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Michael Levine’s OCD first emerged in the 3rd grade. His family was lucky enough to find a therapist knowledgeable about OCD and Exposure and Response Prevention (ERP) therapy who helped Michael slowly, but surely, gain control of his compulsions and his life. Now 15 and a sophomore in high school, Michael is one of five teens (along with fellow blog contributor Jack Lindley) that make up the Teen Success Panel at this year’s conference in Chicago.  This panel is great because it shares a number of unique perspectives, but all with the common thread of hope. In today’s post, we talk to Michael about his early experiences at IOCDF conferences, and what he’s excited to see this year.

Also, just a reminder that it’s not too late to register for the conference!  We are on track to make this one of the best attended conferences yet! We hope you will join us… Click here to register.

Tell us a little about your background.

My name is Michael and I am a 15-year-old male, who began to have compulsions around third grade (8-9 years old). At first, my mom thought I was just weird but after awhile the compulsions got worse and I was spending a lot of time doing them and getting upset. We found a therapist and by luck she used ERP. At the time, my parents knew very little about OCD so finding this therapist was a shot in the dark. The therapist showed me how to do ERP and taught my mom and dad how be a coach for me. It took about a year for me to really feel better and get a handle on my compulsions but now I’m doing great. I still get the urge to do compulsions but my mom and dad will tell me and then I work on them with some ERP and they don’t get worse or interfere in my life.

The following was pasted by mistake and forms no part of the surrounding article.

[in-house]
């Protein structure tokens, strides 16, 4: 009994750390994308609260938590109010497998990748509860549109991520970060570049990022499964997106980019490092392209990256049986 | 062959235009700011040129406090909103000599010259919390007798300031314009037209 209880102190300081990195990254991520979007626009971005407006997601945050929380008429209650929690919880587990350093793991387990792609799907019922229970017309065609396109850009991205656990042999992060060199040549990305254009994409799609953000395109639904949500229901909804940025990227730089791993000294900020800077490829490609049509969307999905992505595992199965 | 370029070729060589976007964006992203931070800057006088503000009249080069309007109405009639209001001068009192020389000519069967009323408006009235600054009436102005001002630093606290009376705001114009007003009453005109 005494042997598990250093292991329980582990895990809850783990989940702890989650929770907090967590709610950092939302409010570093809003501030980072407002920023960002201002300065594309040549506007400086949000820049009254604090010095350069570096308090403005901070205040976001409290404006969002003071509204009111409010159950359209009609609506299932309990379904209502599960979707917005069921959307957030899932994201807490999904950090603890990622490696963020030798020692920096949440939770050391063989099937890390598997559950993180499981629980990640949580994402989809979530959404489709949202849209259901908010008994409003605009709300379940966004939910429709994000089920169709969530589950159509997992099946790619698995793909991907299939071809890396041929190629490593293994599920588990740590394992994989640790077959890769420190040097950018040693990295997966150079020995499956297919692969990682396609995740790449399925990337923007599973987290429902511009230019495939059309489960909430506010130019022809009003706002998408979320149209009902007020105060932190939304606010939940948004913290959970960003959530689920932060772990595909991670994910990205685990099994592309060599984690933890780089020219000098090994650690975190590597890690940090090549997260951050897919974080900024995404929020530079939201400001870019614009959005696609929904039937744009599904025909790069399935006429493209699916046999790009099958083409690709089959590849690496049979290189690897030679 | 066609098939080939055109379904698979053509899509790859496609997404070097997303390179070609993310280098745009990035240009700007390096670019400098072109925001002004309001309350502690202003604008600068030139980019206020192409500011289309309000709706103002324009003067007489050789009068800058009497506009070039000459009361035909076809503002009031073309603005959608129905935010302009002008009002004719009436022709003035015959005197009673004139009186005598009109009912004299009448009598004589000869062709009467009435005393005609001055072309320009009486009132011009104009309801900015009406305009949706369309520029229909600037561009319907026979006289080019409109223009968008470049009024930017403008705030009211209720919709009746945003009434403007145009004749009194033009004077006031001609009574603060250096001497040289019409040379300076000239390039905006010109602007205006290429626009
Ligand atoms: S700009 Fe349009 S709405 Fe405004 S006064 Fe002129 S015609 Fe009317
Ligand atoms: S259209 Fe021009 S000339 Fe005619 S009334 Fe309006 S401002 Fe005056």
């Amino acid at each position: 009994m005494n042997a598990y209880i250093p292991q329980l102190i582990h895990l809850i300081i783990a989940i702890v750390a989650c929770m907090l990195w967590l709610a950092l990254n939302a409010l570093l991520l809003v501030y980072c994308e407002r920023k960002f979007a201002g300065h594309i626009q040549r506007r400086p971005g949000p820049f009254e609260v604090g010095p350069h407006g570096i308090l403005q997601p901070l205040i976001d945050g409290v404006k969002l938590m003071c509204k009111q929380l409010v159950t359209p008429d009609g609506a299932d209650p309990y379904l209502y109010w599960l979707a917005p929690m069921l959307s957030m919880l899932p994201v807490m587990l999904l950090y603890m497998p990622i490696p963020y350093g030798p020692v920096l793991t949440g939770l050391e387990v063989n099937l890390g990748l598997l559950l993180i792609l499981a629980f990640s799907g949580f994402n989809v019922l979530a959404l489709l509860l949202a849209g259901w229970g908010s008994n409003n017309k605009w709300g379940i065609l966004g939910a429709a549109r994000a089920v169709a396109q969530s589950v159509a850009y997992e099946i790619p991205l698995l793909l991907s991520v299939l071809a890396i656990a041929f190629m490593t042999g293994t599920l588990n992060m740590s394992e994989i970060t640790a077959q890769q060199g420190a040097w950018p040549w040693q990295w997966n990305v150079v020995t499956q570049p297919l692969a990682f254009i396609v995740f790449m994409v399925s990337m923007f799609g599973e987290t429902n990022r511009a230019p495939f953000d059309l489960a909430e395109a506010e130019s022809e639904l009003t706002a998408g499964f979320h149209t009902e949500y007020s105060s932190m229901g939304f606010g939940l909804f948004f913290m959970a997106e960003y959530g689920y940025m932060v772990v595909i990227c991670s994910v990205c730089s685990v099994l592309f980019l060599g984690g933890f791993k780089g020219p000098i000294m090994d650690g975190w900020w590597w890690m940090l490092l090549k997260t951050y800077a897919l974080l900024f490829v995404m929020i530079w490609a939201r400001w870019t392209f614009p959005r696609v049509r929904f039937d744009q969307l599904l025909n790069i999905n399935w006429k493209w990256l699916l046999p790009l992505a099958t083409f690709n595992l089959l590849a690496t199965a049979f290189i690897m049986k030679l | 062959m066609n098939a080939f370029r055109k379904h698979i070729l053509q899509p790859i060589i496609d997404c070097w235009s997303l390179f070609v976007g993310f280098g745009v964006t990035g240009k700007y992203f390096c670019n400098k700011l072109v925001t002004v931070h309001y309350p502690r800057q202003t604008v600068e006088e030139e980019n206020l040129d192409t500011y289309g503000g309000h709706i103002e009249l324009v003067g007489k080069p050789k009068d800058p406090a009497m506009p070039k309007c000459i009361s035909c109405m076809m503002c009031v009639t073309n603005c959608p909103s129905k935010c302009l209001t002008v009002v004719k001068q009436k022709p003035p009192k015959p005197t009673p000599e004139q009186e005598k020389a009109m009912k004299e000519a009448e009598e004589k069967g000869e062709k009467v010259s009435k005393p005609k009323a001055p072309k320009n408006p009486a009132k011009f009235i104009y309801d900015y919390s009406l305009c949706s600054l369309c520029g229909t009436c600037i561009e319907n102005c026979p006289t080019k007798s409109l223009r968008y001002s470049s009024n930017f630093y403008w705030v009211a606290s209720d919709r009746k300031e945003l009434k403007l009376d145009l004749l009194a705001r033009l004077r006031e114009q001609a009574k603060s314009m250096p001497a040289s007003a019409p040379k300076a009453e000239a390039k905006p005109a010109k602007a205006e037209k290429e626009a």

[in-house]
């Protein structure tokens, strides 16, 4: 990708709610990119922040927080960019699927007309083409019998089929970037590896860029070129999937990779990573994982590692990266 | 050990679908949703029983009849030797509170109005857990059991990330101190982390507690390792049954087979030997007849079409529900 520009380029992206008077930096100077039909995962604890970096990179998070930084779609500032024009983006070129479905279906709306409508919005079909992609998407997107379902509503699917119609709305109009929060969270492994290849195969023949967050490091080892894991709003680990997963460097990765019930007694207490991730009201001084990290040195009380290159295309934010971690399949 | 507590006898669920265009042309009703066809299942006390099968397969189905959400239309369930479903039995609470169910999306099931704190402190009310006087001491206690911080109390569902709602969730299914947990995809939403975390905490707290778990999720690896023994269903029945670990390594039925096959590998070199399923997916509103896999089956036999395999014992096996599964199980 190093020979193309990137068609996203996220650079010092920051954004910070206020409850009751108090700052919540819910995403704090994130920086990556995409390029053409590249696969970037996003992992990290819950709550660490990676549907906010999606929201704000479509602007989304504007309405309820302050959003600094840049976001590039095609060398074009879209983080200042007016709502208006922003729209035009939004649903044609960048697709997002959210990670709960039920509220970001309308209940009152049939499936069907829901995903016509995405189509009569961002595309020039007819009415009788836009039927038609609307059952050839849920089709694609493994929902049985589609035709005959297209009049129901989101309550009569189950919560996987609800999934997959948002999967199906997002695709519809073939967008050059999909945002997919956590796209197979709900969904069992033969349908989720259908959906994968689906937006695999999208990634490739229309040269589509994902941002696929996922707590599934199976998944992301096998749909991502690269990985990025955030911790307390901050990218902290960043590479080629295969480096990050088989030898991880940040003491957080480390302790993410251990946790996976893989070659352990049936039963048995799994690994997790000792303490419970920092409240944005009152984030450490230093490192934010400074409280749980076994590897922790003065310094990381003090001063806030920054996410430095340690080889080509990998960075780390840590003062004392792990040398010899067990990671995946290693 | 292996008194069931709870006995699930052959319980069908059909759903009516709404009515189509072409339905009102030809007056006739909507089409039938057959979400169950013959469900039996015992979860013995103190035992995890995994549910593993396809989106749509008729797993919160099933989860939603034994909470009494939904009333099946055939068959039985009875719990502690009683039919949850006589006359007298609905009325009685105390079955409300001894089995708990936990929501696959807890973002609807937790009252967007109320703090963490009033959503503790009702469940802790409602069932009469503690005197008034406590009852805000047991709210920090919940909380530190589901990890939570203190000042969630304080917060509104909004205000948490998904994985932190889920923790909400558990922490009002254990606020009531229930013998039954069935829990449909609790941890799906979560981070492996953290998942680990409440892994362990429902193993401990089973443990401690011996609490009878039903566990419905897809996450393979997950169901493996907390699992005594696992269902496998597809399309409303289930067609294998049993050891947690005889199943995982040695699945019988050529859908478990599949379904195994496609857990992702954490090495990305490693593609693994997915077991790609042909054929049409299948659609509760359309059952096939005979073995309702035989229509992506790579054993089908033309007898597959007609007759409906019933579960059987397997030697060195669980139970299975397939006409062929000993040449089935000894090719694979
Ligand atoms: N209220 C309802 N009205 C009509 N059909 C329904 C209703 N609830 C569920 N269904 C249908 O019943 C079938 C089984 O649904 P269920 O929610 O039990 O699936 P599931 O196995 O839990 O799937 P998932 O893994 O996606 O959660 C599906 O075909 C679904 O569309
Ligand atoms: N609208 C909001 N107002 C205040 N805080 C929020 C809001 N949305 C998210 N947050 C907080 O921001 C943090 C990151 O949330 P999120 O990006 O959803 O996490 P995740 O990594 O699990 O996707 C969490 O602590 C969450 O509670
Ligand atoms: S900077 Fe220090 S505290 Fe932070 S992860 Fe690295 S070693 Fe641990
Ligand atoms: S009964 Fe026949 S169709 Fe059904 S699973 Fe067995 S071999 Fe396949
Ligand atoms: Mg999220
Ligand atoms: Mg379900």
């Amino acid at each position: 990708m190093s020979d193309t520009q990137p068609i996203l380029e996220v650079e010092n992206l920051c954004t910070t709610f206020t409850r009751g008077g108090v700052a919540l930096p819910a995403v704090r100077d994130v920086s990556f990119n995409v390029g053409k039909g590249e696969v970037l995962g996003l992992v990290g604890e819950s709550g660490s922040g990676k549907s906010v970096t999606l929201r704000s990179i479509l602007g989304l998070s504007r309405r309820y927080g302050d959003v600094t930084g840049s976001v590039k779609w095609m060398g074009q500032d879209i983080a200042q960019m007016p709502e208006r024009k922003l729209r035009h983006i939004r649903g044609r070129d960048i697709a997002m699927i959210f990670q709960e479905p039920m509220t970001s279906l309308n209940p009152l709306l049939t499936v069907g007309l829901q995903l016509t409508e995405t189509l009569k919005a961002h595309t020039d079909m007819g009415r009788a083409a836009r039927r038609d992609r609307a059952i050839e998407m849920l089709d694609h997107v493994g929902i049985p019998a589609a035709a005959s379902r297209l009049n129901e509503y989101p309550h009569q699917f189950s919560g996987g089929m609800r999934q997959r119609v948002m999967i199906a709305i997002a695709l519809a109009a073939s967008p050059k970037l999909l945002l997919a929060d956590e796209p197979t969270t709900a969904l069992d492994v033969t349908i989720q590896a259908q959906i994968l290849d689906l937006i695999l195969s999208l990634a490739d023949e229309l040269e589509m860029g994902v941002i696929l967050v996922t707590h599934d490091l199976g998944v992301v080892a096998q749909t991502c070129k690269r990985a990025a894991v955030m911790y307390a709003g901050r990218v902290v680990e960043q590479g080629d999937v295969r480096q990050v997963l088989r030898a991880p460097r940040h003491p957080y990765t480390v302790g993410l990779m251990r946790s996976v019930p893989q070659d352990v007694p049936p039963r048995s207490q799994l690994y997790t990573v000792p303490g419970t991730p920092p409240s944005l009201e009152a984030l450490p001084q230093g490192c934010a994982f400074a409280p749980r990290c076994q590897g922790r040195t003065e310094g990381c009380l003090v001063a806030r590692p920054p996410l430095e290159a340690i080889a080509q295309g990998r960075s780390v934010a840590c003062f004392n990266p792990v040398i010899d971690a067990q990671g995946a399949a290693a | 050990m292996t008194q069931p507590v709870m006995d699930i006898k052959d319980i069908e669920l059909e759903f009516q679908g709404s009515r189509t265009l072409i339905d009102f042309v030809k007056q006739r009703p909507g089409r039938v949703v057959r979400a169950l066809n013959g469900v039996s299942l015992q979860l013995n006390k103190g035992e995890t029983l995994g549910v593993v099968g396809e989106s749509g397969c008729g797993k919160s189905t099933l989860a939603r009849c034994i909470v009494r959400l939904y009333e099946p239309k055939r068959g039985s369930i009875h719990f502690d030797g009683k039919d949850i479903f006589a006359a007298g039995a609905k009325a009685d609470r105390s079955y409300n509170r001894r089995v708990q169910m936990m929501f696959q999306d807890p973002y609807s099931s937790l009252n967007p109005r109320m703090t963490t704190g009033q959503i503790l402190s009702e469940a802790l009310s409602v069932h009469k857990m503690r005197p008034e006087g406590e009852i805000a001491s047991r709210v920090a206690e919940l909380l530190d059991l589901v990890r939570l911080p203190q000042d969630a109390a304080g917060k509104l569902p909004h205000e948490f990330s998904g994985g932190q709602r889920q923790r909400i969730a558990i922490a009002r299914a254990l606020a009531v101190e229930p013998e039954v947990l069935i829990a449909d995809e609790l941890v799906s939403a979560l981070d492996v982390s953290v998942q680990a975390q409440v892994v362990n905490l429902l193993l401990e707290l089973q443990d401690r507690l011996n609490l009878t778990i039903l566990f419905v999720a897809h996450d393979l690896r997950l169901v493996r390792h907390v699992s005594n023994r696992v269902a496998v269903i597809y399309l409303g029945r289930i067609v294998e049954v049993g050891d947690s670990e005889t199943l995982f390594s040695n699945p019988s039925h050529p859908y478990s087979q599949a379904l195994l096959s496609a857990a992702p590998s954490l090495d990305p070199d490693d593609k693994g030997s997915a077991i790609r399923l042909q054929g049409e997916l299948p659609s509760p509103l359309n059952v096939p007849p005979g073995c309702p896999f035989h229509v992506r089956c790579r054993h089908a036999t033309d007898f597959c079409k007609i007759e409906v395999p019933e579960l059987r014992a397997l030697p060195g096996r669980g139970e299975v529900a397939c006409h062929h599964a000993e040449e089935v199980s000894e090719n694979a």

How did you find out about the IOCDF?

When I was first diagnosed, my mom went on the internet to do research and found the IOCDF.

What made you first want to attend the Annual Conference?

It was my parents decision at first but now I wouldn’t miss it for anything. I look forward to the conference every year. We have a little family game that we recently started playing. We try to guess where the next convention will be. All three of us have different guesses…

When was your first IOCDF Conference? What made you decide to attend?

My first conference was in July 2010 in Washington, DC. I attended because my mother wanted our family to go.

Were you nervous about attending?

No—but, I didn’t know what to expect.

What was the first year attending like? 

Great!  It felt comfortable being around others who understand.

Any memorable moments?

I made many new friends, and I was able to help a kid who was not doing too well with OCD. He never tried ERP. I helped him to sit through a few minutes of a talk, which at first his OCD wouldn’t let him do. My parents enjoyed meeting other parents and all of the education. My mom says the conference gets better each year.

Did you feel out of place as a non-therapist?

Not at all.

Were the talks helpful and easy to understand?


Do you have a favorite talk from past year’s conferences

I liked them all the same. My mother likes the ones about education and applying for colleges.

What are you most looking forward to about this year’s conference?

Seeing all my friends again and hanging in the teen [Art Therapy] room!

If you could give any advice to someone who is not sure about attending the conference, what would you tell them?

It’s really helpful and people are very nice. You will not be alone.

As someone dealing with OCD themselves, what was it like to be at a conference filled with others who could relate to your disorder?

I felt like I was a part of a group and I was actually happy to have OCD! Going to the conference each year makes me feel good about OCD. It’s like taking something negative and turning it around to look at it in a positive way.

The Teen Success Panel features youth who have struggled with OCD, overcame it, and are now enjoying and excelling in life. The panel takes place Friday, July 27th, at 1:45–3:45PM.  


  • Michael, you’re fabulous and so articulate. So proud of you and all you had to say in helping others as well.


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